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I finally entered my first 5k race. It only took me 34 years. But, hey — it’s never too late to try something new, right?
I thought I’d share some 5K training tips that helped me to improve my pace and physical endurance. Perhaps they’ll help you too, if you’re preparing for your first 5K!
#1 – Determine Your Ideal Pace
While some 5K races allow entrants to walk and even push strollers or wheelchairs, the event I participated in required everyone to finish within a certain timeframe.
For this 5K (which stands for the distance of the race — 5 kilometers), I needed to walk or run roughly 3.11 miles in 48 minutes or less.
So, I needed to maintain a pace of about 3.75 miles per hour, or otherwise complete each mile in 16 minutes.
#2 – Stretch And Walk… A Lot!
While I’m a professional blogger, I’m not a medical professional.
So, please, like your life depends on it (and it might), be sure to ask your doctor if it’s safe to begin any new exercise training program — including training for a 5K!
Before doing any workout (including walking), make sure you stretch — this helps prevent injury and improves your physical stamina.
It’s important for me to make this point though:
You don’t have to run a 5K to take part in one of these events. You can walk!
The way I began preparing for my first 5K was to build on the physical endurance I already have from my daily walking routine.
I’ve been exercise walking just about every day since I was 10 years old. I normally walk between 30 and 45 minutes and cover anywhere from 1.7 miles to 3 miles during that timeframe. That means I’ve been walking about 3 to 4 miles per hour, which is a decent brisk walking pace.
The slower speed isn’t quite fast enough to finish a 5K event in less than 48 minutes. But if I could maintain that 4 mile-per-hour pace, then I could cut it in the race.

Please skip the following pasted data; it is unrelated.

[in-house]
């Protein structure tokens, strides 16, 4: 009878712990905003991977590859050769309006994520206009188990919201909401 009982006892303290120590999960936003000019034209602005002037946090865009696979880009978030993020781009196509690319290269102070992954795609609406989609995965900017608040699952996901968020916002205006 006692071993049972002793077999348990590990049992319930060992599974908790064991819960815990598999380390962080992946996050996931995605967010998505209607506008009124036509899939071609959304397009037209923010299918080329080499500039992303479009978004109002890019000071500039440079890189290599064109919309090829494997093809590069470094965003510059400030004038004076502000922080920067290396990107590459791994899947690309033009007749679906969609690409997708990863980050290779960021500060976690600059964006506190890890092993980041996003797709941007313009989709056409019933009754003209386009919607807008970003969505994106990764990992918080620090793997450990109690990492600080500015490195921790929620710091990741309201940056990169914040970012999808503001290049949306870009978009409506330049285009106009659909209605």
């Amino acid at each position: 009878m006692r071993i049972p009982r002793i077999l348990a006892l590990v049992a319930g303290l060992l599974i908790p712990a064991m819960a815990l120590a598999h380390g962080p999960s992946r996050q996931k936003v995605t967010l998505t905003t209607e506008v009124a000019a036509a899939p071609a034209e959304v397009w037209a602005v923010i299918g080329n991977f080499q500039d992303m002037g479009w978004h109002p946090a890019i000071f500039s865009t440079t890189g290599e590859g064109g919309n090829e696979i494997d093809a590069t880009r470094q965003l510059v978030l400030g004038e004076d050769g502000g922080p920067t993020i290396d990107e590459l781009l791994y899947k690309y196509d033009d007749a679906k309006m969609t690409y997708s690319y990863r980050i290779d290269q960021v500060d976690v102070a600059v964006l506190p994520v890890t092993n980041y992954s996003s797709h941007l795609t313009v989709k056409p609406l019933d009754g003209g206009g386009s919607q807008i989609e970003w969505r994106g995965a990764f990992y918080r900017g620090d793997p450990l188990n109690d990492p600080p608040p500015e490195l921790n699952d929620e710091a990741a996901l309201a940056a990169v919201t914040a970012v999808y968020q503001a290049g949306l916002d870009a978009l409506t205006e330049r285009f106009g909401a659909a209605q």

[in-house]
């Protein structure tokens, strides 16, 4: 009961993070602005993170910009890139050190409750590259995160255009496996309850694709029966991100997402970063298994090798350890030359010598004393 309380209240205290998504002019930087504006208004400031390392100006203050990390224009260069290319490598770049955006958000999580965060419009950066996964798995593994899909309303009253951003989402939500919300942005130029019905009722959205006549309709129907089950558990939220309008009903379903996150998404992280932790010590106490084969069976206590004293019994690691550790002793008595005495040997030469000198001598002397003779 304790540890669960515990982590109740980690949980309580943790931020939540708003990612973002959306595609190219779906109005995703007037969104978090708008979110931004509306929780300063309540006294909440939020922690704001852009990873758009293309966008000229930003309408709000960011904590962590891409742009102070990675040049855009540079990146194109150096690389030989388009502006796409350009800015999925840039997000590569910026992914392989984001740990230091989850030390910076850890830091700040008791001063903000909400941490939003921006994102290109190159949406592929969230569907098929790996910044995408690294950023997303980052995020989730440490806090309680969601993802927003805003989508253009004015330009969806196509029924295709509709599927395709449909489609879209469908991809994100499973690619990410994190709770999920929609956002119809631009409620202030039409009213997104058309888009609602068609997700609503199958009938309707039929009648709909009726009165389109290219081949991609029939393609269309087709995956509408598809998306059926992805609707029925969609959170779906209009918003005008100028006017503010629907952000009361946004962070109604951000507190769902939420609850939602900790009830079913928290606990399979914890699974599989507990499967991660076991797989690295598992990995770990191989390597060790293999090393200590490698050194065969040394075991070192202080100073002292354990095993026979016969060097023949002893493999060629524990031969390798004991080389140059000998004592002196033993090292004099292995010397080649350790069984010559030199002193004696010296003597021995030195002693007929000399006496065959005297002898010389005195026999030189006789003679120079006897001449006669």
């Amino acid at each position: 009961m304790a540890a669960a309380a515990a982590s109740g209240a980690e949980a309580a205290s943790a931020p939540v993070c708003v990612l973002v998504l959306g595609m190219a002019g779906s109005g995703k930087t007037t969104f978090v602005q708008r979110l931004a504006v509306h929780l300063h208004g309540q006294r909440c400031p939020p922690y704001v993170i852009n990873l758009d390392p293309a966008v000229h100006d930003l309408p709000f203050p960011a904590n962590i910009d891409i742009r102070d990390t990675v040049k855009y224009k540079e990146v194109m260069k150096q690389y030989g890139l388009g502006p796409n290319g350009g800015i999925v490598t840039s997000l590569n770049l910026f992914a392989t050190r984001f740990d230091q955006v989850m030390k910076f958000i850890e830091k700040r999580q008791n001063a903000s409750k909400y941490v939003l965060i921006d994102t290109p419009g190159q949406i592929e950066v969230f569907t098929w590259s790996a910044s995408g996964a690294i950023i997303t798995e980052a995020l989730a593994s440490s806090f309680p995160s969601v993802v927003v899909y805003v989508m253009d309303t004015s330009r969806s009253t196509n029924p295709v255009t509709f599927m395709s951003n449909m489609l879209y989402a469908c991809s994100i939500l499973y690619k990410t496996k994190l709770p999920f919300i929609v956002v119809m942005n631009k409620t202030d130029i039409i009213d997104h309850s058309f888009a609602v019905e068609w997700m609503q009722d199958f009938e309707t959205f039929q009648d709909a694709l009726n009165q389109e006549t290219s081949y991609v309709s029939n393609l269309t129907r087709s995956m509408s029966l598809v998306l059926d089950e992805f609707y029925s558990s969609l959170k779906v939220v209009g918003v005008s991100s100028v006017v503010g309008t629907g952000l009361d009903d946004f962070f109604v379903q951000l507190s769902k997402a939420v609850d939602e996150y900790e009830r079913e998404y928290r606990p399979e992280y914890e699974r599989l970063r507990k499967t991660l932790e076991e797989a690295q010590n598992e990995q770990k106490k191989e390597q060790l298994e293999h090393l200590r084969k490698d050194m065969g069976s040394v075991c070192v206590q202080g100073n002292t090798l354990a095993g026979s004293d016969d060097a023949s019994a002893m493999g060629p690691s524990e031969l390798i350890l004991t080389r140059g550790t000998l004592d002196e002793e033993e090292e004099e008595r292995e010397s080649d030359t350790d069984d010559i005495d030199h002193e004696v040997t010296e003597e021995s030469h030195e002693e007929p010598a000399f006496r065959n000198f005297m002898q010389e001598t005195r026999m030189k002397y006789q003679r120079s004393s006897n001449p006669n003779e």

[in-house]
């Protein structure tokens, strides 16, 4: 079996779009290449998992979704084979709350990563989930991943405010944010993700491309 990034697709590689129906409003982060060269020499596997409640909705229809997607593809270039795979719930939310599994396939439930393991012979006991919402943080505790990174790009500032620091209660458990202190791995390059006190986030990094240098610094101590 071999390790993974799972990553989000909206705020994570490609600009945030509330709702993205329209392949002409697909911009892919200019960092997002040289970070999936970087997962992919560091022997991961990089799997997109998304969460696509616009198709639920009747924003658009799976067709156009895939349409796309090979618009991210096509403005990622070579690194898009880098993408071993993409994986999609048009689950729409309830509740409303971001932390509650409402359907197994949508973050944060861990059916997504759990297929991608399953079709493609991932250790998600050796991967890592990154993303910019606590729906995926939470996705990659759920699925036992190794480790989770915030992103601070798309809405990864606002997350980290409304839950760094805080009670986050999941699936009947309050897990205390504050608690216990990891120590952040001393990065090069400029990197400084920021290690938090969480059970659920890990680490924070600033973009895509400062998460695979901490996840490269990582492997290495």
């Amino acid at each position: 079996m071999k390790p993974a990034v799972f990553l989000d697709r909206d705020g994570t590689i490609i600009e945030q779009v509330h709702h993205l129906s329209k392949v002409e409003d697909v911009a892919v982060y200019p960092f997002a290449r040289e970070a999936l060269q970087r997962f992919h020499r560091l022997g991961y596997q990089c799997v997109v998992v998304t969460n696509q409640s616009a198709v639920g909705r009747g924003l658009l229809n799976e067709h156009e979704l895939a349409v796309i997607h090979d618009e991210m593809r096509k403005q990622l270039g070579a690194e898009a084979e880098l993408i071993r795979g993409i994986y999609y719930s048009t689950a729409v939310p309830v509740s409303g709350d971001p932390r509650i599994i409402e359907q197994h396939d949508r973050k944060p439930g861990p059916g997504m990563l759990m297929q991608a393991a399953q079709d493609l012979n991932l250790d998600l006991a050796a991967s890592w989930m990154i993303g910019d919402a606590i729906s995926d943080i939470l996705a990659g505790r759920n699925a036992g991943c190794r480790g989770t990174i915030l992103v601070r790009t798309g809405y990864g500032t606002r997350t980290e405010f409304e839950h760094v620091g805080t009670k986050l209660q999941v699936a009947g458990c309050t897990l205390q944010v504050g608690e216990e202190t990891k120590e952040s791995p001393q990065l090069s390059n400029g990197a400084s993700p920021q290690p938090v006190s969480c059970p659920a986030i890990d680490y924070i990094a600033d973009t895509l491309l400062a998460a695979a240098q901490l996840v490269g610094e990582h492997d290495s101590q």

Even though my goal was simply to finish the 5K without getting kicked off the trail by the race organizers, I really wanted to do better than just barely make it within the 48-minute time limit.
So, here’s what I did to improve my overall pace and physical endurance…
#3 – Add Short Jogs To Your Routine Walks
I started my first day of 5K training roughly 8 weeks prior to race day.
My goal was to simply walk 30 minutes and see how quickly I could finish the exercise without becoming too exhausted.
From that day on, I began incorporating short-distance jogs into my walking routine. I began by jogging about 100 feet just once during my walking routine. Within 1 week, I was jogging 2 or 3 short distances during every walk.
My goal was to see if I could improve my per-mile time and also build up my physical stamina. By the end of the 2nd week, I was able to jog a long city block or two with ease.
Even if I intended to simply speed walk the entire race, I needed to have the physical ability to jog for at least a short period in case something happened during the race (like needing to tie my shoes) that would require me to jog for a short distance to maintain my overall time.
After I felt comfortable with jogging for 3 or 4 city blocks (which I could do by the end of the 4th week), I refocused my efforts on walking 1 full hour instead of just 30 minutes while ensuring that I covered at least 4 miles during that 1-hour walk.